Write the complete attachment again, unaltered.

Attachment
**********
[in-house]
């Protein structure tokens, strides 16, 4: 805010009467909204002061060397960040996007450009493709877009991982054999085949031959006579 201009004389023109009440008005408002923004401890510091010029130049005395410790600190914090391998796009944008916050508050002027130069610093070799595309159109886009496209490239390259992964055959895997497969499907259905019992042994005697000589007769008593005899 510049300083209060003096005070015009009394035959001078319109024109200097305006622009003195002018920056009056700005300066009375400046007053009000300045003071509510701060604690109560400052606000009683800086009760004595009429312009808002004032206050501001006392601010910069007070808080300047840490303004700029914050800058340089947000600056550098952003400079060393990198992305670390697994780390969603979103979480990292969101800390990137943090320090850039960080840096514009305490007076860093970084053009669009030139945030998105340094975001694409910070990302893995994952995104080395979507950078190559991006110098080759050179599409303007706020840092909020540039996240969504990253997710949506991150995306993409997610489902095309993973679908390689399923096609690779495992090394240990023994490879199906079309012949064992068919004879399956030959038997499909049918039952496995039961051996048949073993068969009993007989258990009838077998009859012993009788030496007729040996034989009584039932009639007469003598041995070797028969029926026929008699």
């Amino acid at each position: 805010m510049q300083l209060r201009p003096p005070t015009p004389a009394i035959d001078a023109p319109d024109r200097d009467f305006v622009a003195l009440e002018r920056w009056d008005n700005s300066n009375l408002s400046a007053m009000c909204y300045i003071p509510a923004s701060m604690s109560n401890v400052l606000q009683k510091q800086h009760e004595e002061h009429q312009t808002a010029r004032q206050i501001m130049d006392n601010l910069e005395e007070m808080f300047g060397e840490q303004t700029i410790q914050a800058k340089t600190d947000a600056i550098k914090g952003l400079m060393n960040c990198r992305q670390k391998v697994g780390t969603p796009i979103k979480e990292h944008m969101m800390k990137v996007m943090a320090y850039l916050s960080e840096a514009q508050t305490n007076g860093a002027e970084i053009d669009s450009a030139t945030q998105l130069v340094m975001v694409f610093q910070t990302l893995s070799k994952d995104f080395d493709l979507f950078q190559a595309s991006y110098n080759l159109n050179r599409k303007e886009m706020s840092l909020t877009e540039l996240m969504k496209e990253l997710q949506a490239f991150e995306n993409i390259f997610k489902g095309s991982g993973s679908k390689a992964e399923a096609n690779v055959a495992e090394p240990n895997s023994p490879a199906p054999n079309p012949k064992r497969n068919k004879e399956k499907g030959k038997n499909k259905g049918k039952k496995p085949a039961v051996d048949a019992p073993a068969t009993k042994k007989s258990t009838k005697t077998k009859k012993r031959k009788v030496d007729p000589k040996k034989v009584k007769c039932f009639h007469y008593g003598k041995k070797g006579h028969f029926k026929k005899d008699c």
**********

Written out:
[in-house]
């Protein structure tokens, strides 16, 4: 805010009467909204002061060397960040996007450009493709877009991982054999085949031959006579 201009004389023109009440008005408002923004401890510091010029130049005395410790600190914090391998796009944008916050508050002027130069610093070799595309159109886009496209490239390259992964055959895997497969499907259905019992042994005697000589007769008593005899 510049300083209060003096005070015009009394035959001078319109024109200097305006622009003195002018920056009056700005300066009375400046007053009000300045003071509510701060604690109560400052606000009683800086009760004595009429312009808002004032206050501001006392601010910069007070808080300047840490303004700029914050800058340089947000600056550098952003400079060393990198992305670390697994780390969603979103979480990292969101800390990137943090320090850039960080840096514009305490007076860093970084053009669009030139945030998105340094975001694409910070990302893995994952995104080395979507950078190559991006110098080759050179599409303007706020840092909020540039996240969504990253997710949506991150995306993409997610489902095309993973679908390689399923096609690779495992090394240990023994490879199906079309012949064992068919004879399956030959038997499909049918039952496995039961051996048949073993068969009993007989258990009838077998009859012993009788030496007729040996034989009584039932009639007469003598041995070797028969029926026929008699």
């Amino acid at each position: 805010m510049q300083l209060r201009p003096p005070t015009p004389a009394i035959d001078a023109p319109d024109r200097d009467f305006v622009a003195l009440e002018r920056w009056d008005n700005s300066n009375l408002s400046a007053m009000c909204y300045i003071p509510a923004s701060m604690s109560n401890v400052l606000q009683k510091q800086h009760e004595e002061h009429q312009t808002a010029r004032q206050i501001m130049d006392n601010l910069e005395e007070m808080f300047g060397e840490q303004t700029i410790q914050a800058k340089t600190d947000a600056i550098k914090g952003l400079m060393n960040c990198r992305q670390k391998v697994g780390t969603p796009i979103k979480e990292h944008m969101m800390k990137v996007m943090a320090y850039l916050s960080e840096a514009q508050t305490n007076g860093a002027e970084i053009d669009s450009a030139t945030q998105l130069v340094m975001v694409f610093q910070t990302l893995s070799k994952d995104f080395d493709l979507f950078q190559a595309s991006y110098n080759l159109n050179r599409k303007e886009m706020s840092l909020t877009e540039l996240m969504k496209e990253l997710q949506a490239f991150e995306n993409i390259f997610k489902g095309s991982g993973s679908k390689a992964e399923a096609n690779v055959a495992e090394p240990n895997s023994p490879a199906p054999n079309p012949k064992r497969n068919k004879e399956k499907g030959k038997n499909k259905g049918k039952k496995p085949a039961v051996d048949a019992p073993a068969t009993k042994k007989s258990t009838k005697t077998k009859k012993r031959k009788v030496d007729p000589k040996k034989v009584k007769c039932f009639h007469y008593g003598k041995k070797g006579h028969f029926k026929k005899d008699c």